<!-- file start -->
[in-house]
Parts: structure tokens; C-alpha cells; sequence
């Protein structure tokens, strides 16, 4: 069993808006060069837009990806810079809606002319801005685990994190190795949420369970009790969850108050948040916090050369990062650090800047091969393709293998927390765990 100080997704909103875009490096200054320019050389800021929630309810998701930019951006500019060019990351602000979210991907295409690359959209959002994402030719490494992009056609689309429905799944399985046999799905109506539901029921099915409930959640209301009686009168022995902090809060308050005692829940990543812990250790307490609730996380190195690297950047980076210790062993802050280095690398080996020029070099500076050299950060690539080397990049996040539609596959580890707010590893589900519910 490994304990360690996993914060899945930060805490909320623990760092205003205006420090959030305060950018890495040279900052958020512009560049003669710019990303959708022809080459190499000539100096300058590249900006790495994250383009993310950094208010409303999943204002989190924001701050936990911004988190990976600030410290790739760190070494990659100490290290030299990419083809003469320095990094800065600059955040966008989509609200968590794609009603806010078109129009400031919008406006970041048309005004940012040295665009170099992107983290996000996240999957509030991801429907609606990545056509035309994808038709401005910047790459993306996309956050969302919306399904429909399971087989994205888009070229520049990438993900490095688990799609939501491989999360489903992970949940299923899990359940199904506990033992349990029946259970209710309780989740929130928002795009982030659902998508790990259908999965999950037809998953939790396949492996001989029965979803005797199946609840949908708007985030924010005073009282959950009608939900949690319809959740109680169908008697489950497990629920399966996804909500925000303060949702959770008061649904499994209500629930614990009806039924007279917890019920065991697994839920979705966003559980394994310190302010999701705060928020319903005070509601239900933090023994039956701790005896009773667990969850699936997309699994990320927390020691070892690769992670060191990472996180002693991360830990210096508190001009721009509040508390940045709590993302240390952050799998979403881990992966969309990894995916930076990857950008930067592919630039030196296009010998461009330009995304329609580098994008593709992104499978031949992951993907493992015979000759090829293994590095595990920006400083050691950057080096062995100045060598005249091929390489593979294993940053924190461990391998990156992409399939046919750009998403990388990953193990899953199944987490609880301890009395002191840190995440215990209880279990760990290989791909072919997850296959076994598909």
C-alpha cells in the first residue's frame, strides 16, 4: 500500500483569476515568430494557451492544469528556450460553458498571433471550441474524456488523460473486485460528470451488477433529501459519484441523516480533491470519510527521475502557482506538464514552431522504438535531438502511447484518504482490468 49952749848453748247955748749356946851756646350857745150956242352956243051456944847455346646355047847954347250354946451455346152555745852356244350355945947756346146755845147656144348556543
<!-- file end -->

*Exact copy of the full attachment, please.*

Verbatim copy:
[in-house]
Parts: structure tokens; C-alpha cells; sequence
């Protein structure tokens, strides 16, 4: 069993808006060069837009990806810079809606002319801005685990994190190795949420369970009790969850108050948040916090050369990062650090800047091969393709293998927390765990 100080997704909103875009490096200054320019050389800021929630309810998701930019951006500019060019990351602000979210991907295409690359959209959002994402030719490494992009056609689309429905799944399985046999799905109506539901029921099915409930959640209301009686009168022995902090809060308050005692829940990543812990250790307490609730996380190195690297950047980076210790062993802050280095690398080996020029070099500076050299950060690539080397990049996040539609596959580890707010590893589900519910 490994304990360690996993914060899945930060805490909320623990760092205003205006420090959030305060950018890495040279900052958020512009560049003669710019990303959708022809080459190499000539100096300058590249900006790495994250383009993310950094208010409303999943204002989190924001701050936990911004988190990976600030410290790739760190070494990659100490290290030299990419083809003469320095990094800065600059955040966008989509609200968590794609009603806010078109129009400031919008406006970041048309005004940012040295665009170099992107983290996000996240999957509030991801429907609606990545056509035309994808038709401005910047790459993306996309956050969302919306399904429909399971087989994205888009070229520049990438993900490095688990799609939501491989999360489903992970949940299923899990359940199904506990033992349990029946259970209710309780989740929130928002795009982030659902998508790990259908999965999950037809998953939790396949492996001989029965979803005797199946609840949908708007985030924010005073009282959950009608939900949690319809959740109680169908008697489950497990629920399966996804909500925000303060949702959770008061649904499994209500629930614990009806039924007279917890019920065991697994839920979705966003559980394994310190302010999701705060928020319903005070509601239900933090023994039956701790005896009773667990969850699936997309699994990320927390020691070892690769992670060191990472996180002693991360830990210096508190001009721009509040508390940045709590993302240390952050799998979403881990992966969309990894995916930076990857950008930067592919630039030196296009010998461009330009995304329609580098994008593709992104499978031949992951993907493992015979000759090829293994590095595990920006400083050691950057080096062995100045060598005249091929390489593979294993940053924190461990391998990156992409399939046919750009998403990388990953193990899953199944987490609880301890009395002191840190995440215990209880279990760990290989791909072919997850296959076994598909």
C-alpha cells in the first residue's frame, strides 16, 4: 500500500483569476515568430494557451492544469528556450460553458498571433471550441474524456488523460473486485460528470451488477433529501459519484441523516480533491470519510527521475502557482506538464514552431522504438535531438502511447484518504482490468 49952749848453748247955748749356946851756646350857745150956242352956243051456944847455346646355047847954347250354946451455346152555745852356244350355945947756346146755845147656144348556543